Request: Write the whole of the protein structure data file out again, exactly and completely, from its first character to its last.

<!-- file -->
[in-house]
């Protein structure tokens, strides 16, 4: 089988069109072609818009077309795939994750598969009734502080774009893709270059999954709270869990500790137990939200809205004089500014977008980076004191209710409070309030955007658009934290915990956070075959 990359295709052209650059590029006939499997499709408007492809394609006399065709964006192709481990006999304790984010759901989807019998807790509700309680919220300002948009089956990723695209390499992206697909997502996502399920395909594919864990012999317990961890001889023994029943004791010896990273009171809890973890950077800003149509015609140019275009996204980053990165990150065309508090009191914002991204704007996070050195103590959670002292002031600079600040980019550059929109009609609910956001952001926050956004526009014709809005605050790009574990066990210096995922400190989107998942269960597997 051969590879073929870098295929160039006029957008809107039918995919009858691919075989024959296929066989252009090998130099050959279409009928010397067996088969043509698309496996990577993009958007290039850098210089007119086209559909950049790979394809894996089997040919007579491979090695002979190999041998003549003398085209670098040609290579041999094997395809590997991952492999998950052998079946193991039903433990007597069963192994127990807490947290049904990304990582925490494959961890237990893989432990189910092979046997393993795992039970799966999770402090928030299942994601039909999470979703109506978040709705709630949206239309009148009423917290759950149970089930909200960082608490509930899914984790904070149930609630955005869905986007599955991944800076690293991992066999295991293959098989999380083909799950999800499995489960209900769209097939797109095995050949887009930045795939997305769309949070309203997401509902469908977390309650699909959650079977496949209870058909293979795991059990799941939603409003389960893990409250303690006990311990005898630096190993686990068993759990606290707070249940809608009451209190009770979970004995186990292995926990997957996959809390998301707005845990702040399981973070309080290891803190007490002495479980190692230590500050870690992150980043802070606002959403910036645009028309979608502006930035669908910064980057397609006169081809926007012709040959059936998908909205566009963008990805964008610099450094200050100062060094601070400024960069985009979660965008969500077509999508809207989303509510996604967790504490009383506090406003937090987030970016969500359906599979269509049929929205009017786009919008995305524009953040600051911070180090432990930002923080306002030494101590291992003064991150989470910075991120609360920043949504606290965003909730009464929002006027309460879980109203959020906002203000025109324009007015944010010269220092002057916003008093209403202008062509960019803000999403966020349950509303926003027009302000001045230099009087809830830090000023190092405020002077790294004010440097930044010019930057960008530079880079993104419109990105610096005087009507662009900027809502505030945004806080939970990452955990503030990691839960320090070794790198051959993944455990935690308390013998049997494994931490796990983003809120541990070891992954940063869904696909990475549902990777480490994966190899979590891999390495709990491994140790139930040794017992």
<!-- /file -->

[in-house]
């Protein structure tokens, strides 16, 4: 089988069109072609818009077309795939994750598969009734502080774009893709270059999954709270869990500790137990939200809205004089500014977008980076004191209710409070309030955007658009934290915990956070075959 990359295709052209650059590029006939499997499709408007492809394609006399065709964006192709481990006999304790984010759901989807019998807790509700309680919220300002948009089956990723695209390499992206697909997502996502399920395909594919864990012999317990961890001889023994029943004791010896990273009171809890973890950077800003149509015609140019275009996204980053990165990150065309508090009191914002991204704007996070050195103590959670002292002031600079600040980019550059929109009609609910956001952001926050956004526009014709809005605050790009574990066990210096995922400190989107998942269960597997 051969590879073929870098295929160039006029957008809107039918995919009858691919075989024959296929066989252009090998130099050959279409009928010397067996088969043509698309496996990577993009958007290039850098210089007119086209559909950049790979394809894996089997040919007579491979090695002979190999041998003549003398085209670098040609290579041999094997395809590997991952492999998950052998079946193991039903433990007597069963192994127990807490947290049904990304990582925490494959961890237990893989432990189910092979046997393993795992039970799966999770402090928030299942994601039909999470979703109506978040709705709630949206239309009148009423917290759950149970089930909200960082608490509930899914984790904070149930609630955005869905986007599955991944800076690293991992066999295991293959098989999380083909799950999800499995489960209900769209097939797109095995050949887009930045795939997305769309949070309203997401509902469908977390309650699909959650079977496949209870058909293979795991059990799941939603409003389960893990409250303690006990311990005898630096190993686990068993759990606290707070249940809608009451209190009770979970004995186990292995926990997957996959809390998301707005845990702040399981973070309080290891803190007490002495479980190692230590500050870690992150980043802070606002959403910036645009028309979608502006930035669908910064980057397609006169081809926007012709040959059936998908909205566009963008990805964008610099450094200050100062060094601070400024960069985009979660965008969500077509999508809207989303509510996604967790504490009383506090406003937090987030970016969500359906599979269509049929929205009017786009919008995305524009953040600051911070180090432990930002923080306002030494101590291992003064991150989470910075991120609360920043949504606290965003909730009464929002006027309460879980109203959020906002203000025109324009007015944010010269220092002057916003008093209403202008062509960019803000999403966020349950509303926003027009302000001045230099009087809830830090000023190092405020002077790294004010440097930044010019930057960008530079880079993104419109990105610096005087009507662009900027809502505030945004806080939970990452955990503030990691839960320090070794790198051959993944455990935690308390013998049997494994931490796990983003809120541990070891992954940063869904696909990475549902990777480490994966190899979590891999390495709990491994140790139930040794017992």